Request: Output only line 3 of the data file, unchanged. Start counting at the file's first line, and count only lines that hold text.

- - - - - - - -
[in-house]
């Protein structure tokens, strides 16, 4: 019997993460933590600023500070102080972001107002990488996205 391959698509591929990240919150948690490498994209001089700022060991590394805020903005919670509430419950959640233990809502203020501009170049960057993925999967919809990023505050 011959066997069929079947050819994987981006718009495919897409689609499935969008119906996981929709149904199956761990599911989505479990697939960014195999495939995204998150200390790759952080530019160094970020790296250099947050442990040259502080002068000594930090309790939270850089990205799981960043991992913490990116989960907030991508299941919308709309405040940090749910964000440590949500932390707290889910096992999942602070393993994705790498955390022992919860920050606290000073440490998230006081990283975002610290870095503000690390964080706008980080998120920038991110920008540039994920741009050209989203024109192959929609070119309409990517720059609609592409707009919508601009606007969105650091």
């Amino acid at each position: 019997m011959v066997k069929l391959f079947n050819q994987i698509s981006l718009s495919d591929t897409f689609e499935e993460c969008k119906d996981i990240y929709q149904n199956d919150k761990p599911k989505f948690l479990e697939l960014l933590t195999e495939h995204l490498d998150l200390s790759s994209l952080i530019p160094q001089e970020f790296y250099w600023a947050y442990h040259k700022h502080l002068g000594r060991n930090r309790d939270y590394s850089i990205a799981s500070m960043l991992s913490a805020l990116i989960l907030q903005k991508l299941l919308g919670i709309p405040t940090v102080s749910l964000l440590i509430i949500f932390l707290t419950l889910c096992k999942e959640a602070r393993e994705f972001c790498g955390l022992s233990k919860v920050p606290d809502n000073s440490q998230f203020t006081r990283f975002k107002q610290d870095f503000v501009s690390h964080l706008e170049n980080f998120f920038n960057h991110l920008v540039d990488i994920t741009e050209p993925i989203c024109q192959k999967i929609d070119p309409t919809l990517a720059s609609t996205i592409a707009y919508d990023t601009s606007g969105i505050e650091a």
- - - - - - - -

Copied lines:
């Amino acid at each position: 019997m011959v066997k069929l391959f079947n050819q994987i698509s981006l718009s495919d591929t897409f689609e499935e993460c969008k119906d996981i990240y929709q149904n199956d919150k761990p599911k989505f948690l479990e697939l960014l933590t195999e495939h995204l490498d998150l200390s790759s994209l952080i530019p160094q001089e970020f790296y250099w600023a947050y442990h040259k700022h502080l002068g000594r060991n930090r309790d939270y590394s850089i990205a799981s500070m960043l991992s913490a805020l990116i989960l907030q903005k991508l299941l919308g919670i709309p405040t940090v102080s749910l964000l440590i509430i949500f932390l707290t419950l889910c096992k999942e959640a602070r393993e994705f972001c790498g955390l022992s233990k919860v920050p606290d809502n000073s440490q998230f203020t006081r990283f975002k107002q610290d870095f503000v501009s690390h964080l706008e170049n980080f998120f920038n960057h991110l920008v540039d990488i994920t741009e050209p993925i989203c024109q192959k999967i929609d070119p309409t919809l990517a720059s609609t996205i592409a707009y919508d990023t601009s606007g969105i505050e650091a």